Saitama: Beigoma Tops Have Spun across Generations

The Yomiuri Shimbun
Children gather after school to enjoy a game with beigoma tops at the Beigoma Shiryokan museum in Kawaguchi, Saitama Prefecture.

“Ready? One, two, three!”

Beigoma tops, made of steel with diameters of about 3 centimeters, spin after being released onto a platform called a “toko,” sometimes emitting sparks as they collide with each other. The winning top is the one that pushes out all the other pieces, or the one that keeps spinning until the end.

At the Beigoma Shiryokan museum in Kawaguchi, Saitama Prefecture, a city known for its foundry industry, local elementary school students gather to play beigoma.

The Yomiuri Shimbun
The Beigoma Shiryokan is located on the third floor of the Kawaguchi City Cultural Properties Center in Kawaguchi, Saitama Prefecture.

Children in downtown Tokyo began playing the game around the end of the Taisho era (1912-1926), and it became very popular through the postwar period in the 1950s and 1960s. It is said to have its origins in the Heian period (794-1185), when a baigai, a Japanese ivory shell, was stuffed with sand and spun on a string. The name “baigoma” — which combined the name of the shell with “koma” (spinning top) — apparently became “beigoma” after it was introduced to the Kanto region.

The Yomiuri Shimbun
Baigai, Japanese ivory shells, said to be the origin of beigoma

The museum exhibits rare types of beigoma, including ones shaped like an ochoko sake cup that were produced in the Taisho era, and ceramic ones made during wartime when iron was in short supply. Beigoma inscribed with the names of baseball stars were particularly eye-catching, such as “Oh” (Sadaharu Oh), and “Nagashima” (Shigeo Nagashima). It is said that Nagashima was more popular among children because the kanji had more strokes, making the top heavier and therefore making it easier to win.

The Yomiuri Shimbun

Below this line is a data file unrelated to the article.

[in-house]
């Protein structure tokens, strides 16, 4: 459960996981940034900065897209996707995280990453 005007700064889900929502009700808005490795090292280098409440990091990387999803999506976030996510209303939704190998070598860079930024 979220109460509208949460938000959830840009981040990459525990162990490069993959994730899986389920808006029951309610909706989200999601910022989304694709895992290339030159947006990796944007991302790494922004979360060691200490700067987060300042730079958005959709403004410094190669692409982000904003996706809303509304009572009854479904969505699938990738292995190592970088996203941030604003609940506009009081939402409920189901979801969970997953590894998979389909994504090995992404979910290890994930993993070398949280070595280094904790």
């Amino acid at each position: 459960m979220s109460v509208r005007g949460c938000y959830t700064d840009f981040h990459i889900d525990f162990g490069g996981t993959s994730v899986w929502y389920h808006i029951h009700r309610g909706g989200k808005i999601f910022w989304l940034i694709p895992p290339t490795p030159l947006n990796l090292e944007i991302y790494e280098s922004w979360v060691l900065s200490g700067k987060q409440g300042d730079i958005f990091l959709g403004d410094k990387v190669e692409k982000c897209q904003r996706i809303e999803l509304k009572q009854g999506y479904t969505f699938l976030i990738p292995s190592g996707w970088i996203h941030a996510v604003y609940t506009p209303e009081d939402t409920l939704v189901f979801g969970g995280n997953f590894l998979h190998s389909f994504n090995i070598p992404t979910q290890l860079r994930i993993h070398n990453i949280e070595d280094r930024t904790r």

The surnames of baseball stars, Sadaharu Oh, left, and Shigeo Nagashima, are seen engraved on a pair of beigoma tops.

The museum was originally opened on the premises of the city’s Nissan Chuzojo, a foundry specializing in the production of beigoma, in 2009. However, due to the novel coronavirus pandemic, the company moved to a smaller office and the museum was at risk of closure.

Eventually, in 2022, the museum was donated to the city’s Board of Education and reopened in the Kawaguchi City Cultural Properties Center.

“Beigoma is not something to just look at, but to play with,” said Yuji Ide, a member of staff from the city’s Board of Education, who supported the relocation at that time. “A space for children to play with the tops was indispensable for the museum.”

The city made efforts to promote the game, such as by setting aside time to teach beigoma games in elementary schools. Children who learned about the appeal of the game then began to visit the museum.

Beigoma used to be thought of as a boy’s game in the past. However, children today, regardless of gender, play against each other with shouts of joy. The mix of a retro game with new players can be seen at the museum.

The Yomiuri Shimbun

Beigoma Shiryokan museum

Address: 2-1-22 Hatogaya-Honcho, Kawaguchi, Saitama Prefecture

Access: A 10-minute walk from Hatogaya Station on the Saitama Railway

Hours: 9:30 a.m. to 4:30 p.m. Closed on Mondays. Admission is ¥100; ¥50 for elementary and junior high school students.

Memo: Beigoma can be purchased at nearby Nissan Chuzojo.